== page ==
Don’t Let Business Issues Become Personal
Owners of family businesses face unique challenges. However, steps can be taken to keep your family business from destroying la familia.
For example, I have a client who had the necessary training and licenses to start a business. When serving clients and managing the company became too much work for Andres, he turned to his brother, Beto, to help with the latter. With Beto’s business experience, they appeared to make a perfect team.
Andres gave Beto free reign, and access to everything. Beto could sign checks, open bank accounts, sign contracts, hire and fire staff. All was well until the company ran out of money.
Andres soon realized that bills were not being paid and that the company’s line of credit had been maxed out. He also discovered customer accounts had gone uncollected, and employees had been hired without contracts.
Things went downhill fast. Pretty soon, the whole family was involved in what became an ugly mess. Andres and Beto stopped talking to each other.
The business survived, and in time, I’m sure the family will, too. It’s a shame, though, especially since the whole mess could have been avoided.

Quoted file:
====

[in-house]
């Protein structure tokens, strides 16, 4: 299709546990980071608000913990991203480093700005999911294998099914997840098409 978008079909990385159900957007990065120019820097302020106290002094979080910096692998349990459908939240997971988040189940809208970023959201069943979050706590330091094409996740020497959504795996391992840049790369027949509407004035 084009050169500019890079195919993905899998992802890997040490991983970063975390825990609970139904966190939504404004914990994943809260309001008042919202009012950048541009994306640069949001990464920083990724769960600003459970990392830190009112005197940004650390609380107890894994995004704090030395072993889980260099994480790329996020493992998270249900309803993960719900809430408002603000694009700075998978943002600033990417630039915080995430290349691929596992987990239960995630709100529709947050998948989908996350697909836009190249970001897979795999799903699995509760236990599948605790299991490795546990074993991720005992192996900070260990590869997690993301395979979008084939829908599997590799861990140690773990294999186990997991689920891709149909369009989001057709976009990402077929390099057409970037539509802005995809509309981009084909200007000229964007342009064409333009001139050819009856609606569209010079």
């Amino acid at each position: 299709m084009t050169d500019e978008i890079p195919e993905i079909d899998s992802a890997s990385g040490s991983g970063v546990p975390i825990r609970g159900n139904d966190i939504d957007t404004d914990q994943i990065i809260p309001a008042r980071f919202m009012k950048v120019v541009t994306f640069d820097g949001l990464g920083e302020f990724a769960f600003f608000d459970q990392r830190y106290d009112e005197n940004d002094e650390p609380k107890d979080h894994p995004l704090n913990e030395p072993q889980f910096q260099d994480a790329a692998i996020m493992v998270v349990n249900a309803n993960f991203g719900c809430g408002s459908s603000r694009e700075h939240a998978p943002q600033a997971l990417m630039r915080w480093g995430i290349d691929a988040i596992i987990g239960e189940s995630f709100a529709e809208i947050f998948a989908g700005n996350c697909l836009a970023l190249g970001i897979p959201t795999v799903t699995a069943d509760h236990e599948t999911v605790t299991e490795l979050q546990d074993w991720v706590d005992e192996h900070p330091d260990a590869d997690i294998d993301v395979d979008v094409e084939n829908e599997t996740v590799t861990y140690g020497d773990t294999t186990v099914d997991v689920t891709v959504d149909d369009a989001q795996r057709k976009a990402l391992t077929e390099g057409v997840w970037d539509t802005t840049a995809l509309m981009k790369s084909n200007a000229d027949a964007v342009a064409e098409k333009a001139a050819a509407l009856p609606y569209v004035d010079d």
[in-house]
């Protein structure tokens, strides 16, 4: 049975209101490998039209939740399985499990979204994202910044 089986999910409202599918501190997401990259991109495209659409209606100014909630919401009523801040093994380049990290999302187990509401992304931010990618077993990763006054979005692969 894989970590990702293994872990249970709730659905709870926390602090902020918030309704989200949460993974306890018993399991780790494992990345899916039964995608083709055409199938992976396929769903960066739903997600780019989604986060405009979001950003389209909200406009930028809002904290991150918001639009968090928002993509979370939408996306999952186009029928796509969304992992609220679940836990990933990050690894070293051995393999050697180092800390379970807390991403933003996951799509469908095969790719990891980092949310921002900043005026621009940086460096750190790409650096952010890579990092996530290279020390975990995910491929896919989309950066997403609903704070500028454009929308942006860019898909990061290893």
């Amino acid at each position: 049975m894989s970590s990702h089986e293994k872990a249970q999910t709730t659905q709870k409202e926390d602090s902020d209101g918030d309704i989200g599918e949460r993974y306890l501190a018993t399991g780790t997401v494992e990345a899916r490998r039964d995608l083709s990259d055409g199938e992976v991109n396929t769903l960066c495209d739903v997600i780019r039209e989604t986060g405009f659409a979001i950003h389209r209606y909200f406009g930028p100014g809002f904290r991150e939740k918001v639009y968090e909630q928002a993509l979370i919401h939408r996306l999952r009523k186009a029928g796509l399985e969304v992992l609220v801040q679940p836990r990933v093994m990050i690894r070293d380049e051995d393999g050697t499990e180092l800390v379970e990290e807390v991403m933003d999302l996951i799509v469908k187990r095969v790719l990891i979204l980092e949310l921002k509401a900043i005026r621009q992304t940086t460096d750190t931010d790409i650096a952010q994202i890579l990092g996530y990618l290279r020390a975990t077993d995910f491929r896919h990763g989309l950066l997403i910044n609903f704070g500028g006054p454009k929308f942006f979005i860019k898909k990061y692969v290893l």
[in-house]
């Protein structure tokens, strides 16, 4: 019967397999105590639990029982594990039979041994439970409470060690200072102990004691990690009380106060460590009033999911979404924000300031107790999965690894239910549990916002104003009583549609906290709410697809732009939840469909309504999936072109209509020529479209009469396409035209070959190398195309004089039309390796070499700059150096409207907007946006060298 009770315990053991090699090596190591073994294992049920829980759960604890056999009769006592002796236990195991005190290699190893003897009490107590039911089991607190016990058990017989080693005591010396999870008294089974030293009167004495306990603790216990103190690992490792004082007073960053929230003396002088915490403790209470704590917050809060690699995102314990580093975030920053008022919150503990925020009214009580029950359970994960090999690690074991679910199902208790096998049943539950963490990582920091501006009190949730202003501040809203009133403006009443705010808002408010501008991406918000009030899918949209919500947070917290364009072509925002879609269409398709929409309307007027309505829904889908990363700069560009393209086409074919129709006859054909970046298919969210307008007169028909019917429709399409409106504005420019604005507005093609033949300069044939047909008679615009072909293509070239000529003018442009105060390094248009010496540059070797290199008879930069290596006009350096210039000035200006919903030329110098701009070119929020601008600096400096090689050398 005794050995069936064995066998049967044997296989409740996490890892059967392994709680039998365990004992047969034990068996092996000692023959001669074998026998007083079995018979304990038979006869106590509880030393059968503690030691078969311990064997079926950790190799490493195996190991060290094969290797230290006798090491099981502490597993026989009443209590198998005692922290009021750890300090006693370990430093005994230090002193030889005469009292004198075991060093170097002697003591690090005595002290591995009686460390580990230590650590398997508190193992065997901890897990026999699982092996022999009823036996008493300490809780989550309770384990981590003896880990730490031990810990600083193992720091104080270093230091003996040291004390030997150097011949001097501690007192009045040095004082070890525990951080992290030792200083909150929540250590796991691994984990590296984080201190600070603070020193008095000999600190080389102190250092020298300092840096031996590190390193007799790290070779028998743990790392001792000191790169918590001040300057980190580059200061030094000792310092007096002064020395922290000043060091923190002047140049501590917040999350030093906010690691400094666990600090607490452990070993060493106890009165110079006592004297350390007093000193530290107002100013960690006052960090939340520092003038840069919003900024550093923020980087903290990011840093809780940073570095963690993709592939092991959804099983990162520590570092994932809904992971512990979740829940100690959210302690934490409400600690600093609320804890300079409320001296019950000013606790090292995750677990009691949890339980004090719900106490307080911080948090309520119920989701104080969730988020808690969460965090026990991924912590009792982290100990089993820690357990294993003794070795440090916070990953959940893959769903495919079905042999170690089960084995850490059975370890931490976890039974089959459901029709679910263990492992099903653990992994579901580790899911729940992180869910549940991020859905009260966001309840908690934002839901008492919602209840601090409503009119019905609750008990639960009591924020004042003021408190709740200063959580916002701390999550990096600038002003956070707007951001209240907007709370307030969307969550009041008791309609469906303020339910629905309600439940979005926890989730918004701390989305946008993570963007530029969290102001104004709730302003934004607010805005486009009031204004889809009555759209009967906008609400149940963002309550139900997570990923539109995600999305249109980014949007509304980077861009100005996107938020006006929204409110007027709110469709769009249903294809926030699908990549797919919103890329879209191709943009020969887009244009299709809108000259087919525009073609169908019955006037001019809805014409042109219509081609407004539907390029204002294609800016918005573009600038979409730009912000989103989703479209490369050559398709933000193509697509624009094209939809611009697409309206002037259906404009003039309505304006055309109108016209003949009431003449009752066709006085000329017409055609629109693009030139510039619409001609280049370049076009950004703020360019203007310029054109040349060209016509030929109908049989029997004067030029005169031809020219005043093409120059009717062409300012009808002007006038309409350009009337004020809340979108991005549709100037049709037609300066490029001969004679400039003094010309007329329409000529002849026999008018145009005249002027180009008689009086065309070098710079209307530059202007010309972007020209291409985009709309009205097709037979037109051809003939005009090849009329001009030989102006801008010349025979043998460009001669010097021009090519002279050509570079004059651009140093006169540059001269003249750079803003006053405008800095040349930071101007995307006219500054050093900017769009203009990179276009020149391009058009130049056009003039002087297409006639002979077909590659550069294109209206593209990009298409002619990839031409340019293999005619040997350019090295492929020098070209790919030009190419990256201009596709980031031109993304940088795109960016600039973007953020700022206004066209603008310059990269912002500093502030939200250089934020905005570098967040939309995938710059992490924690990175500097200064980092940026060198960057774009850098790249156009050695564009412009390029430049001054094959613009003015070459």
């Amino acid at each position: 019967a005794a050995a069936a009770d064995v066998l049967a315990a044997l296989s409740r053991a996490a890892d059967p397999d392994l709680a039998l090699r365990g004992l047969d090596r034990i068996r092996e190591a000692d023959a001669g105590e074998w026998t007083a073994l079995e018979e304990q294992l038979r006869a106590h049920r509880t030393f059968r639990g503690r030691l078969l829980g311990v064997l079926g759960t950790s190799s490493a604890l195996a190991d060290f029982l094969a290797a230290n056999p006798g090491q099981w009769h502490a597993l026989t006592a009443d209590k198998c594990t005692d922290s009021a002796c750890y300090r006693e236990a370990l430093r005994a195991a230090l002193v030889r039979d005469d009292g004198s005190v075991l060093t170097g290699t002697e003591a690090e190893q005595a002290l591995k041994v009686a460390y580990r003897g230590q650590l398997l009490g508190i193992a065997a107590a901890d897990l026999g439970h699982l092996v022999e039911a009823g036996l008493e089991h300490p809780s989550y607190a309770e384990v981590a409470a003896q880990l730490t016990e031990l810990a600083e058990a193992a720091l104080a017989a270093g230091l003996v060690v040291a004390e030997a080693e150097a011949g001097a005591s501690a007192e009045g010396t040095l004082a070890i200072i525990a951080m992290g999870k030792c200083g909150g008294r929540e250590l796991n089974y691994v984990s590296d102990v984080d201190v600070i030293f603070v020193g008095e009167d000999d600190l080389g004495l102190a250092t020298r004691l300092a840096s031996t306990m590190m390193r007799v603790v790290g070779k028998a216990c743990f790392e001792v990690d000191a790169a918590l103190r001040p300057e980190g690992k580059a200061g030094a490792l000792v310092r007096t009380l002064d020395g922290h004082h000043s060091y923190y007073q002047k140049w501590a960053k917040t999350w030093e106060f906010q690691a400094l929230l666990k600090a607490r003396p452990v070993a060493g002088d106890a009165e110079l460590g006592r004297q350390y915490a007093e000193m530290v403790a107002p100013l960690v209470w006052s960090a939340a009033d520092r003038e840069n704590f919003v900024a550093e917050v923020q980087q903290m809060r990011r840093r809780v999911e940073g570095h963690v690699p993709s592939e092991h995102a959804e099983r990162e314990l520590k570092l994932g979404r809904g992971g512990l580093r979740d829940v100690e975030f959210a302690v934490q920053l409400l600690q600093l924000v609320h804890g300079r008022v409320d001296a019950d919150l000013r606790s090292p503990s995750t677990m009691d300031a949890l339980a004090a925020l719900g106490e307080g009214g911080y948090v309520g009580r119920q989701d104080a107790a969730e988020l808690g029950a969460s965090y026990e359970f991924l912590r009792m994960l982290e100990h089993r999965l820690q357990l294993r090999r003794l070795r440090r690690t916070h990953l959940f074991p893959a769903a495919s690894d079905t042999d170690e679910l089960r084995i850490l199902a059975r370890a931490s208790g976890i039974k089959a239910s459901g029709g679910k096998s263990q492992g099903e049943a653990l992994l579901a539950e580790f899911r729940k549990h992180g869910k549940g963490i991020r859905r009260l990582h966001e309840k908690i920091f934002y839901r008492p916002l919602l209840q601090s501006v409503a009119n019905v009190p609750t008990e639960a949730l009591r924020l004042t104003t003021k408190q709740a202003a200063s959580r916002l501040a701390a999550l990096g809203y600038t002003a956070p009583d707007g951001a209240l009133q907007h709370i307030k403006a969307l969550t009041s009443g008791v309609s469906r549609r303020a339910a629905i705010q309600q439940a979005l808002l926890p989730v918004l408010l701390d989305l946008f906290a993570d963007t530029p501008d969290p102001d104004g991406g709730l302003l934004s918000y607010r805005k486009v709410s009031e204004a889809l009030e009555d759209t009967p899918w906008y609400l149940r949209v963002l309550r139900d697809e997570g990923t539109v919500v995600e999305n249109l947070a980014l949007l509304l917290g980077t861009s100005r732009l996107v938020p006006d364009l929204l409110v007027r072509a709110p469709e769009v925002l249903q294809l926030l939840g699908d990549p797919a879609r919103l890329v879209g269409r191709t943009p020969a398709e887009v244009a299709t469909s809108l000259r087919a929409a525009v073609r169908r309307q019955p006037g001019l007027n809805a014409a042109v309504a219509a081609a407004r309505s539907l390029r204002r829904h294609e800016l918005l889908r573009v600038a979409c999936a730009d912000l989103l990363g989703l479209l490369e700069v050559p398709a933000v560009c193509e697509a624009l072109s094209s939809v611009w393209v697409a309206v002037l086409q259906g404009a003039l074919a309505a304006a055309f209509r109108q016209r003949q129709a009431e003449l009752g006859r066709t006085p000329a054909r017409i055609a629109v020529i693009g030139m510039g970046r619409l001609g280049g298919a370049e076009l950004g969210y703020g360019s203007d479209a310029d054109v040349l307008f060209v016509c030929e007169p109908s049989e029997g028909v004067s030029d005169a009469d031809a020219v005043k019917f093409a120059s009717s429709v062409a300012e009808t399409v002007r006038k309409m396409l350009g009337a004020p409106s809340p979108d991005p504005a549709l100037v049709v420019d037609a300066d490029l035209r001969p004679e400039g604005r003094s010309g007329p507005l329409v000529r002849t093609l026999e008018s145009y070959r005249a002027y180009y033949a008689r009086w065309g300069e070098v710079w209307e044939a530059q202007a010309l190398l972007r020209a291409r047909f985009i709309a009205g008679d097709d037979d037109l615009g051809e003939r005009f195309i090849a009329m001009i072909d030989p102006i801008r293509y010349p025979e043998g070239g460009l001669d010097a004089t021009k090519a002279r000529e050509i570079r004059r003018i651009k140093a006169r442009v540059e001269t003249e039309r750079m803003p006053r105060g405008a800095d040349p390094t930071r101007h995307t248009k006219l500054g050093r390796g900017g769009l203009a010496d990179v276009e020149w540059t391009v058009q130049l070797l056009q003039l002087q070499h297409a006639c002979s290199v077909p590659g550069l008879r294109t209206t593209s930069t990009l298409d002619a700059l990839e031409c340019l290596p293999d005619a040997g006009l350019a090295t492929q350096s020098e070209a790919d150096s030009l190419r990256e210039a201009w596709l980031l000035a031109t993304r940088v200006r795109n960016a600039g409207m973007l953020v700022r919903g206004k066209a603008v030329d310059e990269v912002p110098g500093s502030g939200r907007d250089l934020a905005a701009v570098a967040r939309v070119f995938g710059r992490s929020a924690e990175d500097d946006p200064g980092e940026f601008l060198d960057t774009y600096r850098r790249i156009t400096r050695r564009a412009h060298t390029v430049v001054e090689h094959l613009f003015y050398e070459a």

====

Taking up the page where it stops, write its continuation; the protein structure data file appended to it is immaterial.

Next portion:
In a startup business, things move quickly. A great deal of work must be done in very little time. So it’s easy to skip the details that matter only when something goes wrong. And when something does go wrong, as Andres and Beto discovered, it can be 10 times worse in a family business.
The following five tips can help you avoid such issues in a family business:
1. Develop a succession plan, and write it down. The underlying idea is that a business owner will eventually transfer ownership, either by selling the business or training the next generation to take it over. If you intend to pass ownership of the company to your son, for example, formalize the plan by committing it to paper. Writing things down has benefits. If you write and sign a document, you are more likely to stick to it. Each family member is likely to be more committed and accountable.